Purchasing a property for your business adds another dimension to your company finances – whether you run a corner shop, factory, office garage, your business will also become a property investment vehicle.
In other words, the potential benefits of buying will often last far longer than your career or even the business itself. Once a freehold property has been acquired it is possible for the company to rent it back, so rather than line the pocket of a third party landlord, you can over time use what the company would have paid in rent to pay down a mortgage.
However, one word of warning – buying a property is usually a long term commitment and can tie up a lot of cash, not to mention time so buying to occupy should only be done if there is a solid business case to justify it – the property tail shouldn’t be allowed to wag the business dog! So once the decision has been made, what are the next steps?
Finding the right premises for your business can be a challenge; you need to start by making a list of what you need and what you don’t. Consider things like
- Location, good 4G and broadband connectivity, close to transport, close to shops for staff to buy a sandwich or coffee?
- Does it have the consent you need?
- Is there room to grow or if things take a downturn, can you sublet any of it?
- Can you trade there quickly or does the building need a full refurbishment?
- Parking and deliveries – are these important to you?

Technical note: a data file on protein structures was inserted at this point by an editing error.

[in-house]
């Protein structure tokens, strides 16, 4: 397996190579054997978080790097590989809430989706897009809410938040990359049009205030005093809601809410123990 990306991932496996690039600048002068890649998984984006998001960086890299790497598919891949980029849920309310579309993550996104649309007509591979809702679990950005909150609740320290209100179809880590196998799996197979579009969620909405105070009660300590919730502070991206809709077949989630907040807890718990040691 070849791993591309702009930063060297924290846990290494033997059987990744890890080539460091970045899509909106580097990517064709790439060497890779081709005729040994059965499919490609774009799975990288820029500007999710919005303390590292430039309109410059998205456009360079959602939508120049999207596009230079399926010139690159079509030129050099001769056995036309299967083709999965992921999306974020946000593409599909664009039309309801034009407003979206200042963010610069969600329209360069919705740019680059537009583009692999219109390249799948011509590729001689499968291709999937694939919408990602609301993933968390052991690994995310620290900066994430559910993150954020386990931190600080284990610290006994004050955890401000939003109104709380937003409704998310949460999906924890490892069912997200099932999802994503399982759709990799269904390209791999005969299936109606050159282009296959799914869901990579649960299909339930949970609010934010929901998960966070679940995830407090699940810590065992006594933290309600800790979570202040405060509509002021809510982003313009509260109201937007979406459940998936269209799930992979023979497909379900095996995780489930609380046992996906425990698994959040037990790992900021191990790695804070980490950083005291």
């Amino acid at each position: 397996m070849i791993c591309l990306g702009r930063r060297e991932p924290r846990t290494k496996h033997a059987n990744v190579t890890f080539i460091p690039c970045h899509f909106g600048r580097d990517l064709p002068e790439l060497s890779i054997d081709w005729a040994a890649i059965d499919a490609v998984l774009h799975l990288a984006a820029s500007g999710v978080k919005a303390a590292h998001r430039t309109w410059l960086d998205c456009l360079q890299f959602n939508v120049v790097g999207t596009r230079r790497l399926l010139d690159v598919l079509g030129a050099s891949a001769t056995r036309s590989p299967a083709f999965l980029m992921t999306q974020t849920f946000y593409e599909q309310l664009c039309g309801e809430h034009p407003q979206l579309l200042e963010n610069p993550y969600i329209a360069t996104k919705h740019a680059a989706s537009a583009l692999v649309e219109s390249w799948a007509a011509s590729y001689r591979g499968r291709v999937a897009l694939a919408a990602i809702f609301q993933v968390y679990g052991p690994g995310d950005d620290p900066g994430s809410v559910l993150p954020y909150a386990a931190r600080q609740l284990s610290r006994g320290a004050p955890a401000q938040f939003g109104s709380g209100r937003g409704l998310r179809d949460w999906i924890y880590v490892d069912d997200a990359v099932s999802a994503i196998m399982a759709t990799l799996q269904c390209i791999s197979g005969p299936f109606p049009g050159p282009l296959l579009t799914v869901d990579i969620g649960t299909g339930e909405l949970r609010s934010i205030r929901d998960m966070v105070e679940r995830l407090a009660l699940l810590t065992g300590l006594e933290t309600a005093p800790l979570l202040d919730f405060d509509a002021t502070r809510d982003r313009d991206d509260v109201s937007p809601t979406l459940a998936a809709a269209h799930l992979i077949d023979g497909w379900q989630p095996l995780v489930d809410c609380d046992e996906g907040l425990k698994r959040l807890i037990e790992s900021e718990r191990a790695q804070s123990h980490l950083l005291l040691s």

- Is it close-by? Sometimes clustering near competition can be a good thing.
- Make sure to get the right business property insurance
By all means, do some research to make sure there may be some suitable properties around, but before you go too far you’ll need to get the fundamentals sorted including:
- The structure. How will you purchase – in your own name, the company name or will you start up a new company? An accountant will give you the advice you need on this as every case is different.
- Finance. Commercial finance is likely to be more expensive than a home-loan so expect around 4% over base and a maximum Loan to Value (LTV) of about 75%. Some people raise money on their home, which is cheaper but risky. If you have other investment properties, you could sell one to free up cash, but this can be tricky to time right (if your in rush you could try selling cheaply and directly yourself or consider using Speed Property Buyers or a similar property buyer).
- Cash. With low LTV’s you’ll need a substantial amount of cash to buy, and it’s worth considering whether this could starve your firm of much-needed capital.
The majority of people who go ahead and buy have seen good capital growth over many years and of course the comfort of knowing that they control their business address. However, for some, it has been a step too far and something that is later regretted. Proper planning (and great advice!) is a must.